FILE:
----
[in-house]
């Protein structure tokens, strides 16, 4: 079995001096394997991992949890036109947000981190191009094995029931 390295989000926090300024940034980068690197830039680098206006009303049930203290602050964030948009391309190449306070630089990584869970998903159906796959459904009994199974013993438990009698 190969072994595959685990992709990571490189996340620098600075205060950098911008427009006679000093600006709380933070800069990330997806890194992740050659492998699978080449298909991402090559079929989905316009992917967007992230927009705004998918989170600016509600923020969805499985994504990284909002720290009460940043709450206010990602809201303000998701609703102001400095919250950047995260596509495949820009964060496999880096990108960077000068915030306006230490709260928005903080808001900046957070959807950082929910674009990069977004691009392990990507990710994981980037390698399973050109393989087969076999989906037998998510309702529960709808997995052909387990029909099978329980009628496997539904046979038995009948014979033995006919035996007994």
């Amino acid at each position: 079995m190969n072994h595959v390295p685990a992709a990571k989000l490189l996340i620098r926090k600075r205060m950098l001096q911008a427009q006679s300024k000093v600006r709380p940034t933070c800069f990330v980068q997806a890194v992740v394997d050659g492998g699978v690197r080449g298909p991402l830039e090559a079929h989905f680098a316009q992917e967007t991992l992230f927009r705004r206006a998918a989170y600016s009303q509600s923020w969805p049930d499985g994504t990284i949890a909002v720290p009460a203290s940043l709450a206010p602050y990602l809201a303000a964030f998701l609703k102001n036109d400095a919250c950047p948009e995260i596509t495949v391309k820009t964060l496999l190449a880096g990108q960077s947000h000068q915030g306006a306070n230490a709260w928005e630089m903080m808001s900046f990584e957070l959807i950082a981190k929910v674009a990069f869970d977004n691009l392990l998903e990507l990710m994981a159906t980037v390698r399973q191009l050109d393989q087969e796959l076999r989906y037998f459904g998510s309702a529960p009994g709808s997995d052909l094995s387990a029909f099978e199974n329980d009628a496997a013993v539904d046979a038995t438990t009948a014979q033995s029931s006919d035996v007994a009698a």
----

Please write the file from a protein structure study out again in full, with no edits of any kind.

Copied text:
[in-house]
């Protein structure tokens, strides 16, 4: 079995001096394997991992949890036109947000981190191009094995029931 390295989000926090300024940034980068690197830039680098206006009303049930203290602050964030948009391309190449306070630089990584869970998903159906796959459904009994199974013993438990009698 190969072994595959685990992709990571490189996340620098600075205060950098911008427009006679000093600006709380933070800069990330997806890194992740050659492998699978080449298909991402090559079929989905316009992917967007992230927009705004998918989170600016509600923020969805499985994504990284909002720290009460940043709450206010990602809201303000998701609703102001400095919250950047995260596509495949820009964060496999880096990108960077000068915030306006230490709260928005903080808001900046957070959807950082929910674009990069977004691009392990990507990710994981980037390698399973050109393989087969076999989906037998998510309702529960709808997995052909387990029909099978329980009628496997539904046979038995009948014979033995006919035996007994």
């Amino acid at each position: 079995m190969n072994h595959v390295p685990a992709a990571k989000l490189l996340i620098r926090k600075r205060m950098l001096q911008a427009q006679s300024k000093v600006r709380p940034t933070c800069f990330v980068q997806a890194v992740v394997d050659g492998g699978v690197r080449g298909p991402l830039e090559a079929h989905f680098a316009q992917e967007t991992l992230f927009r705004r206006a998918a989170y600016s009303q509600s923020w969805p049930d499985g994504t990284i949890a909002v720290p009460a203290s940043l709450a206010p602050y990602l809201a303000a964030f998701l609703k102001n036109d400095a919250c950047p948009e995260i596509t495949v391309k820009t964060l496999l190449a880096g990108q960077s947000h000068q915030g306006a306070n230490a709260w928005e630089m903080m808001s900046f990584e957070l959807i950082a981190k929910v674009a990069f869970d977004n691009l392990l998903e990507l990710m994981a159906t980037v390698r399973q191009l050109d393989q087969e796959l076999r989906y037998f459904g998510s309702a529960p009994g709808s997995d052909l094995s387990a029909f099978e199974n329980d009628a496997a013993v539904d046979a038995t438990t009948a014979q033995s029931s006919d035996v007994a009698a």